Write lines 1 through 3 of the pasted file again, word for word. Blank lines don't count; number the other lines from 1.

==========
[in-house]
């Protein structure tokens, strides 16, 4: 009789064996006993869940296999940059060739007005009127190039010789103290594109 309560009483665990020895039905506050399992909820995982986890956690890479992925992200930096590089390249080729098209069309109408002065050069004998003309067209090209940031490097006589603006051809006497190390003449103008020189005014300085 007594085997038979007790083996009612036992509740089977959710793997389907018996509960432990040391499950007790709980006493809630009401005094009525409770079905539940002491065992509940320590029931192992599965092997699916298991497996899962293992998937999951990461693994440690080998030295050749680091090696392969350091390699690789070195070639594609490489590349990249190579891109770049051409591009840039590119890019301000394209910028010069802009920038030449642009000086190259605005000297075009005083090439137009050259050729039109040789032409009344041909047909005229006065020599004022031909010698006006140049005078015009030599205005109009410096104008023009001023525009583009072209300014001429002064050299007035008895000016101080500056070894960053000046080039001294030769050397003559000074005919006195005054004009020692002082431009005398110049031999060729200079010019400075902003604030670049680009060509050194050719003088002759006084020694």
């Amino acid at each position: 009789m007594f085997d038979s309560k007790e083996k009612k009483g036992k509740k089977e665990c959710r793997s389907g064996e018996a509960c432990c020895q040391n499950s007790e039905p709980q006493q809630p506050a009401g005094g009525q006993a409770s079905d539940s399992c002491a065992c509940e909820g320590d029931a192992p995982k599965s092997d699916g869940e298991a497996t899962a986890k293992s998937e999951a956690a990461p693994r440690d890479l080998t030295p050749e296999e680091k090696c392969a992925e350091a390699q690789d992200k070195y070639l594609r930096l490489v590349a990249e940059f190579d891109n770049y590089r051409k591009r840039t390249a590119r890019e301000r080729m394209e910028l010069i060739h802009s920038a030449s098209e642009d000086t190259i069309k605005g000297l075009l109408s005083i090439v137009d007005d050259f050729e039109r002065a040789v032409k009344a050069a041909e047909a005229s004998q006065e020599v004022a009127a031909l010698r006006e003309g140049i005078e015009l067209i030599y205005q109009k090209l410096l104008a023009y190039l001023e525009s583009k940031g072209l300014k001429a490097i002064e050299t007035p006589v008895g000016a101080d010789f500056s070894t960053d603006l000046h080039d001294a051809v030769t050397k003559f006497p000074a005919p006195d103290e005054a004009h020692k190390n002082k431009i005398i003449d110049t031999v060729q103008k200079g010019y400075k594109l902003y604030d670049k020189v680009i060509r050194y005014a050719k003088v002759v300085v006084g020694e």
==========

[in-house]
């Protein structure tokens, strides 16, 4: 009789064996006993869940296999940059060739007005009127190039010789103290594109 309560009483665990020895039905506050399992909820995982986890956690890479992925992200930096590089390249080729098209069309109408002065050069004998003309067209090209940031490097006589603006051809006497190390003449103008020189005014300085 007594085997038979007790083996009612036992509740089977959710793997389907018996509960432990040391499950007790709980006493809630009401005094009525409770079905539940002491065992509940320590029931192992599965092997699916298991497996899962293992998937999951990461693994440690080998030295050749680091090696392969350091390699690789070195070639594609490489590349990249190579891109770049051409591009840039590119890019301000394209910028010069802009920038030449642009000086190259605005000297075009005083090439137009050259050729039109040789032409009344041909047909005229006065020599004022031909010698006006140049005078015009030599205005109009410096104008023009001023525009583009072209300014001429002064050299007035008895000016101080500056070894960053000046080039001294030769050397003559000074005919006195005054004009020692002082431009005398110049031999060729200079010019400075902003604030670049680009060509050194050719003088002759006084020694």
């Amino acid at each position: 009789m007594f085997d038979s309560k007790e083996k009612k009483g036992k509740k089977e665990c959710r793997s389907g064996e018996a509960c432990c020895q040391n499950s007790e039905p709980q006493q809630p506050a009401g005094g009525q006993a409770s079905d539940s399992c002491a065992c509940e909820g320590d029931a192992p995982k599965s092997d699916g869940e298991a497996t899962a986890k293992s998937e999951a956690a990461p693994r440690d890479l080998t030295p050749e296999e680091k090696c392969a992925e350091a390699q690789d992200k070195y070639l594609r930096l490489v590349a990249e940059f190579d891109n770049y590089r051409k591009r840039t390249a590119r890019e301000r080729m394209e910028l010069i060739h802009s920038a030449s098209e642009d000086t190259i069309k605005g000297l075009l109408s005083i090439v137009d007005d050259f050729e039109r002065a040789v032409k009344a050069a041909e047909a005229s004998q006065e020599v004022a009127a031909l010698r006006e003309g140049i005078e015009l067209i030599y205005q109009k090209l410096l104008a023009y190039l001023e525009s583009k940031g072209l300014k001429a490097i002064e050299t007035p006589v008895g000016a101080d010789f500056s070894t960053d603006l000046h080039d001294a051809v030769t050397k003559f006497p000074a005919p006195d103290e005054a004009h020692k190390n002082k431009i005398i003449d110049t031999v060729q103008k200079g010019y400075k594109l902003y604030d670049k020189v680009i060509r050194y005014a050719k003088v002759v300085v006084g020694e």